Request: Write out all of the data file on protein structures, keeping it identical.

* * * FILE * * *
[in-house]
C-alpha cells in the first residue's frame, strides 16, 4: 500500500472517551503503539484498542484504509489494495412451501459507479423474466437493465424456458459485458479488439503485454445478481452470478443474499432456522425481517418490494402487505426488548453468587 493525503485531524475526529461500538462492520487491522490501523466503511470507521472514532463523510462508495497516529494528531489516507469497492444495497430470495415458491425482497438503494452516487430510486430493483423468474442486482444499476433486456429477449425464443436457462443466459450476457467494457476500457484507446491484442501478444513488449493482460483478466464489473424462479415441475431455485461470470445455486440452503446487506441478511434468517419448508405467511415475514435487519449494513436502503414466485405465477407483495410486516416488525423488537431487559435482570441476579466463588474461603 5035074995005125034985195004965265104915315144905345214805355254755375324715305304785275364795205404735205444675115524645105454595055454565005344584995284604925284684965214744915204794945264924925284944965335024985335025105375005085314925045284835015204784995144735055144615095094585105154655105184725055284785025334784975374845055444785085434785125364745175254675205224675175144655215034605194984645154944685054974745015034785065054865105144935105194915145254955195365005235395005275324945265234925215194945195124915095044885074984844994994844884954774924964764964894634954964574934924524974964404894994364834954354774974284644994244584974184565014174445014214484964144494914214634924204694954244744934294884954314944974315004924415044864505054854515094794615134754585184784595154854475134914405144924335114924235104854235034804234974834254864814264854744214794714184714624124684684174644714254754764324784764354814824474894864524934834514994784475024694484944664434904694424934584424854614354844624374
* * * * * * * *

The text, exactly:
[in-house]
C-alpha cells in the first residue's frame, strides 16, 4: 500500500472517551503503539484498542484504509489494495412451501459507479423474466437493465424456458459485458479488439503485454445478481452470478443474499432456522425481517418490494402487505426488548453468587 493525503485531524475526529461500538462492520487491522490501523466503511470507521472514532463523510462508495497516529494528531489516507469497492444495497430470495415458491425482497438503494452516487430510486430493483423468474442486482444499476433486456429477449425464443436457462443466459450476457467494457476500457484507446491484442501478444513488449493482460483478466464489473424462479415441475431455485461470470445455486440452503446487506441478511434468517419448508405467511415475514435487519449494513436502503414466485405465477407483495410486516416488525423488537431487559435482570441476579466463588474461603 5035074995005125034985195004965265104915315144905345214805355254755375324715305304785275364795205404735205444675115524645105454595055454565005344584995284604925284684965214744915204794945264924925284944965335024985335025105375005085314925045284835015204784995144735055144615095094585105154655105184725055284785025334784975374845055444785085434785125364745175254675205224675175144655215034605194984645154944685054974745015034785065054865105144935105194915145254955195365005235395005275324945265234925215194945195124915095044885074984844994994844884954774924964764964894634954964574934924524974964404894994364834954354774974284644994244584974184565014174445014214484964144494914214634924204694954244744934294884954314944974315004924415044864505054854515094794615134754585184784595154854475134914405144924335114924235104854235034804234974834254864814264854744214794714184714624124684684174644714254754764324784764354814824474894864524934834514994784475024694484944664434904694424934584424854614354844624374